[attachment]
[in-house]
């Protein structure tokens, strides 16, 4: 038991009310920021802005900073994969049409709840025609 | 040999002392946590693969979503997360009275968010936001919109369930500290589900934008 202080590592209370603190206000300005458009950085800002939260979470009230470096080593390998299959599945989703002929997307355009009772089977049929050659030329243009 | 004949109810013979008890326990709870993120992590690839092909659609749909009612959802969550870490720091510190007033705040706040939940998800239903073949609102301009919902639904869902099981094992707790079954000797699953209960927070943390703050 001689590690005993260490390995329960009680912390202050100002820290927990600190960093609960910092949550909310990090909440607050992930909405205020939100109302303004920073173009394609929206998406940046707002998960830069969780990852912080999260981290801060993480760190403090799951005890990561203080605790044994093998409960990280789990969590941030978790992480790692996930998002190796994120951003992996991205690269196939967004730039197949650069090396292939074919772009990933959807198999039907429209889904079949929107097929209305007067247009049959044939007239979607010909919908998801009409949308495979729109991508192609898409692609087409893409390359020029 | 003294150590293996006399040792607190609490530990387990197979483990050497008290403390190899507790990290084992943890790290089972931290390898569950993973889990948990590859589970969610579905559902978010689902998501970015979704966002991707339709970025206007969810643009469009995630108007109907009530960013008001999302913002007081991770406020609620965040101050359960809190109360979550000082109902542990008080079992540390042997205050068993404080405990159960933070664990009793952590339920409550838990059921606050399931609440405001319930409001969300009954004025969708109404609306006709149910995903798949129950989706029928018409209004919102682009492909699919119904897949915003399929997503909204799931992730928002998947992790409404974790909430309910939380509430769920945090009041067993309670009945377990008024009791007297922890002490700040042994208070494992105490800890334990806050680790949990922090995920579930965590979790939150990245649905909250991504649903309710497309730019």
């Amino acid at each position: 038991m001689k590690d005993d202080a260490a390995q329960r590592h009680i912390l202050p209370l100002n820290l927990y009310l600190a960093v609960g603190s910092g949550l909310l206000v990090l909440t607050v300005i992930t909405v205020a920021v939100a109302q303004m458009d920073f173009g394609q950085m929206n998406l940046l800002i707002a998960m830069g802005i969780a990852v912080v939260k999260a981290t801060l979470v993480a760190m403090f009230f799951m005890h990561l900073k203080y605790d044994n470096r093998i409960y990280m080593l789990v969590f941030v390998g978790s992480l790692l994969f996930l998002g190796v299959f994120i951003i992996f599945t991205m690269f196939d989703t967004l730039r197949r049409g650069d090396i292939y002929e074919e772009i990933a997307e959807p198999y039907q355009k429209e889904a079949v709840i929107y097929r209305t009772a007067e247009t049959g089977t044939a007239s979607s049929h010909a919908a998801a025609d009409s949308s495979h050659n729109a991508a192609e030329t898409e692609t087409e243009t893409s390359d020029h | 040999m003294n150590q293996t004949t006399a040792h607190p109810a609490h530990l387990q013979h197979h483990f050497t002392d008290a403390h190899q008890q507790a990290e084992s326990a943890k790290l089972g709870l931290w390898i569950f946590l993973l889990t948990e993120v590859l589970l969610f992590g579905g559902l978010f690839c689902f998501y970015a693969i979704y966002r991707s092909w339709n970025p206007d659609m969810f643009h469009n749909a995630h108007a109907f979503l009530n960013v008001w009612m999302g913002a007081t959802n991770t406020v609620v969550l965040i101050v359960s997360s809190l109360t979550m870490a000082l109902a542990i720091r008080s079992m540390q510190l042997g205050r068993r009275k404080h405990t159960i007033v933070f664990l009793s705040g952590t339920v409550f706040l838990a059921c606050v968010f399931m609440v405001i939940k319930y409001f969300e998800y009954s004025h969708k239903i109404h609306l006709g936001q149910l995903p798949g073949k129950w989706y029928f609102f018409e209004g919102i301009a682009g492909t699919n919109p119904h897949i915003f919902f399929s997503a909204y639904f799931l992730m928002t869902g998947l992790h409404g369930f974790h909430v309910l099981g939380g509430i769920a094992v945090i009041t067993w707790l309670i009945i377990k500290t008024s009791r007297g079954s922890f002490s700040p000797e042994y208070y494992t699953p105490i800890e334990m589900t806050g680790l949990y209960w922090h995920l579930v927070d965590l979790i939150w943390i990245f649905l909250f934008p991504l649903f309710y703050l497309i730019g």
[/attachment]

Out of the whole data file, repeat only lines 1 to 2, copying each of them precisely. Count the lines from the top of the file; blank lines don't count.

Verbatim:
[in-house]
């Protein structure tokens, strides 16, 4: 038991009310920021802005900073994969049409709840025609 | 040999002392946590693969979503997360009275968010936001919109369930500290589900934008 202080590592209370603190206000300005458009950085800002939260979470009230470096080593390998299959599945989703002929997307355009009772089977049929050659030329243009 | 004949109810013979008890326990709870993120992590690839092909659609749909009612959802969550870490720091510190007033705040706040939940998800239903073949609102301009919902639904869902099981094992707790079954000797699953209960927070943390703050 001689590690005993260490390995329960009680912390202050100002820290927990600190960093609960910092949550909310990090909440607050992930909405205020939100109302303004920073173009394609929206998406940046707002998960830069969780990852912080999260981290801060993480760190403090799951005890990561203080605790044994093998409960990280789990969590941030978790992480790692996930998002190796994120951003992996991205690269196939967004730039197949650069090396292939074919772009990933959807198999039907429209889904079949929107097929209305007067247009049959044939007239979607010909919908998801009409949308495979729109991508192609898409692609087409893409390359020029 | 003294150590293996006399040792607190609490530990387990197979483990050497008290403390190899507790990290084992943890790290089972931290390898569950993973889990948990590859589970969610579905559902978010689902998501970015979704966002991707339709970025206007969810643009469009995630108007109907009530960013008001999302913002007081991770406020609620965040101050359960809190109360979550000082109902542990008080079992540390042997205050068993404080405990159960933070664990009793952590339920409550838990059921606050399931609440405001319930409001969300009954004025969708109404609306006709149910995903798949129950989706029928018409209004919102682009492909699919119904897949915003399929997503909204799931992730928002998947992790409404974790909430309910939380509430769920945090009041067993309670009945377990008024009791007297922890002490700040042994208070494992105490800890334990806050680790949990922090995920579930965590979790939150990245649905909250991504649903309710497309730019």